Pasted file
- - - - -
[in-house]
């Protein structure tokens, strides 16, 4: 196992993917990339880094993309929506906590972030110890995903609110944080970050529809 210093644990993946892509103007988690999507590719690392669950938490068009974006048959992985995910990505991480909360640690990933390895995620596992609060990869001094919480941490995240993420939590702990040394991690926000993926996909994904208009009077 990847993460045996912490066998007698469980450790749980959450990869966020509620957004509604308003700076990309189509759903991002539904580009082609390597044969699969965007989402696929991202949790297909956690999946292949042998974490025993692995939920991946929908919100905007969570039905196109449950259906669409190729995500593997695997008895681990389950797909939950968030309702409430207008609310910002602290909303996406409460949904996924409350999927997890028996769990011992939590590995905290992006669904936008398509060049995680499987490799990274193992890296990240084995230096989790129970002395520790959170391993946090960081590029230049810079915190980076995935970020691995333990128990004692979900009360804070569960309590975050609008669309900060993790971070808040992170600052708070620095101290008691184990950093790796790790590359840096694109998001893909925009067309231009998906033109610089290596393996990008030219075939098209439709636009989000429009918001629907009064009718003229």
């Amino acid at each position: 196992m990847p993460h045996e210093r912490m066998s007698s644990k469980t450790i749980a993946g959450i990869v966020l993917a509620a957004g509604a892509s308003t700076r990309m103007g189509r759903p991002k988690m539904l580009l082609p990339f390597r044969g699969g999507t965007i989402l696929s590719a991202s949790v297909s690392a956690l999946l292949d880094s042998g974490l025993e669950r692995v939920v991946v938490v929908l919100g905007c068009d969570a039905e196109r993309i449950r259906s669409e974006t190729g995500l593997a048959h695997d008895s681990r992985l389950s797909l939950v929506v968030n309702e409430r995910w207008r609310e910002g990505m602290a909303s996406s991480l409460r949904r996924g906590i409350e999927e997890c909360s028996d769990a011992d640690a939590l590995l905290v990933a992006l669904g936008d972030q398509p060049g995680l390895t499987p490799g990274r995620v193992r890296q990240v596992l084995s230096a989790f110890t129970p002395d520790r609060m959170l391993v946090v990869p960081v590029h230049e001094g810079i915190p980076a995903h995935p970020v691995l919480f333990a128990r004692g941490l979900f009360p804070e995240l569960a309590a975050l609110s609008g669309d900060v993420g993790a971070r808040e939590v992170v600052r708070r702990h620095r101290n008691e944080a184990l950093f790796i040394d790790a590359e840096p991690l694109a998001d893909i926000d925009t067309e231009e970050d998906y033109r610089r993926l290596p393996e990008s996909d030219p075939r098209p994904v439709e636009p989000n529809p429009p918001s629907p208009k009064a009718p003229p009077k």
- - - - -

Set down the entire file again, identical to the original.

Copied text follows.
[in-house]
């Protein structure tokens, strides 16, 4: 196992993917990339880094993309929506906590972030110890995903609110944080970050529809 210093644990993946892509103007988690999507590719690392669950938490068009974006048959992985995910990505991480909360640690990933390895995620596992609060990869001094919480941490995240993420939590702990040394991690926000993926996909994904208009009077 990847993460045996912490066998007698469980450790749980959450990869966020509620957004509604308003700076990309189509759903991002539904580009082609390597044969699969965007989402696929991202949790297909956690999946292949042998974490025993692995939920991946929908919100905007969570039905196109449950259906669409190729995500593997695997008895681990389950797909939950968030309702409430207008609310910002602290909303996406409460949904996924409350999927997890028996769990011992939590590995905290992006669904936008398509060049995680499987490799990274193992890296990240084995230096989790129970002395520790959170391993946090960081590029230049810079915190980076995935970020691995333990128990004692979900009360804070569960309590975050609008669309900060993790971070808040992170600052708070620095101290008691184990950093790796790790590359840096694109998001893909925009067309231009998906033109610089290596393996990008030219075939098209439709636009989000429009918001629907009064009718003229």
């Amino acid at each position: 196992m990847p993460h045996e210093r912490m066998s007698s644990k469980t450790i749980a993946g959450i990869v966020l993917a509620a957004g509604a892509s308003t700076r990309m103007g189509r759903p991002k988690m539904l580009l082609p990339f390597r044969g699969g999507t965007i989402l696929s590719a991202s949790v297909s690392a956690l999946l292949d880094s042998g974490l025993e669950r692995v939920v991946v938490v929908l919100g905007c068009d969570a039905e196109r993309i449950r259906s669409e974006t190729g995500l593997a048959h695997d008895s681990r992985l389950s797909l939950v929506v968030n309702e409430r995910w207008r609310e910002g990505m602290a909303s996406s991480l409460r949904r996924g906590i409350e999927e997890c909360s028996d769990a011992d640690a939590l590995l905290v990933a992006l669904g936008d972030q398509p060049g995680l390895t499987p490799g990274r995620v193992r890296q990240v596992l084995s230096a989790f110890t129970p002395d520790r609060m959170l391993v946090v990869p960081v590029h230049e001094g810079i915190p980076a995903h995935p970020v691995l919480f333990a128990r004692g941490l979900f009360p804070e995240l569960a309590a975050l609110s609008g669309d900060v993420g993790a971070r808040e939590v992170v600052r708070r702990h620095r101290n008691e944080a184990l950093f790796i040394d790790a590359e840096p991690l694109a998001d893909i926000d925009t067309e231009e970050d998906y033109r610089r993926l290596p393996e990008s996909d030219p075939r098209p994904v439709e636009p989000n529809p429009p918001s629907p208009k009064a009718p003229p009077k």